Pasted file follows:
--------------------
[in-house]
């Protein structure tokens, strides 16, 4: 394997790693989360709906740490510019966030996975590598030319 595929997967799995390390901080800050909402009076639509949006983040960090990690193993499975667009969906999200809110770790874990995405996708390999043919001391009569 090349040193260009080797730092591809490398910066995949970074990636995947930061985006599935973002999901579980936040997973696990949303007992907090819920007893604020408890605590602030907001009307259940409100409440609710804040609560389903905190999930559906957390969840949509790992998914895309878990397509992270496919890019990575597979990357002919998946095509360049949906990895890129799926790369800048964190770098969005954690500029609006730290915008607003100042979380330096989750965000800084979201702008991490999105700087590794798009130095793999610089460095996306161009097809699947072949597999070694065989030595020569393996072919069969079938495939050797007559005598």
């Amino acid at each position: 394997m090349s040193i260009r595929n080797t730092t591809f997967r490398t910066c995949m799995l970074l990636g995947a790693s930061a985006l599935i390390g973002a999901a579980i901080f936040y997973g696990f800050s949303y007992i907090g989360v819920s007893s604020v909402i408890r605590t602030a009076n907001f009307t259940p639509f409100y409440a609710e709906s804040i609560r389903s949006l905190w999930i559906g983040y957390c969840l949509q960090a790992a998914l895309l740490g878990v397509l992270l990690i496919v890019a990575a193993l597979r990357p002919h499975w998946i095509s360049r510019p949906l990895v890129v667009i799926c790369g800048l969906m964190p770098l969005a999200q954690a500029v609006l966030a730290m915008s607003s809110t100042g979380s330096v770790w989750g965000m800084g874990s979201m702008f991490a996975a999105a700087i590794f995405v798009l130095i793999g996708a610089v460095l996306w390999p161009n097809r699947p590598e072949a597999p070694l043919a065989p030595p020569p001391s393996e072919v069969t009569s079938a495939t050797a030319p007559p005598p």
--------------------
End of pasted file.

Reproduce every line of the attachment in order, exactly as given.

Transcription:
[in-house]
């Protein structure tokens, strides 16, 4: 394997790693989360709906740490510019966030996975590598030319 595929997967799995390390901080800050909402009076639509949006983040960090990690193993499975667009969906999200809110770790874990995405996708390999043919001391009569 090349040193260009080797730092591809490398910066995949970074990636995947930061985006599935973002999901579980936040997973696990949303007992907090819920007893604020408890605590602030907001009307259940409100409440609710804040609560389903905190999930559906957390969840949509790992998914895309878990397509992270496919890019990575597979990357002919998946095509360049949906990895890129799926790369800048964190770098969005954690500029609006730290915008607003100042979380330096989750965000800084979201702008991490999105700087590794798009130095793999610089460095996306161009097809699947072949597999070694065989030595020569393996072919069969079938495939050797007559005598």
């Amino acid at each position: 394997m090349s040193i260009r595929n080797t730092t591809f997967r490398t910066c995949m799995l970074l990636g995947a790693s930061a985006l599935i390390g973002a999901a579980i901080f936040y997973g696990f800050s949303y007992i907090g989360v819920s007893s604020v909402i408890r605590t602030a009076n907001f009307t259940p639509f409100y409440a609710e709906s804040i609560r389903s949006l905190w999930i559906g983040y957390c969840l949509q960090a790992a998914l895309l740490g878990v397509l992270l990690i496919v890019a990575a193993l597979r990357p002919h499975w998946i095509s360049r510019p949906l990895v890129v667009i799926c790369g800048l969906m964190p770098l969005a999200q954690a500029v609006l966030a730290m915008s607003s809110t100042g979380s330096v770790w989750g965000m800084g874990s979201m702008f991490a996975a999105a700087i590794f995405v798009l130095i793999g996708a610089v460095l996306w390999p161009n097809r699947p590598e072949a597999p070694l043919a065989p030595p020569p001391s393996e072919v069969t009569s079938a495939t050797a030319p007559p005598p």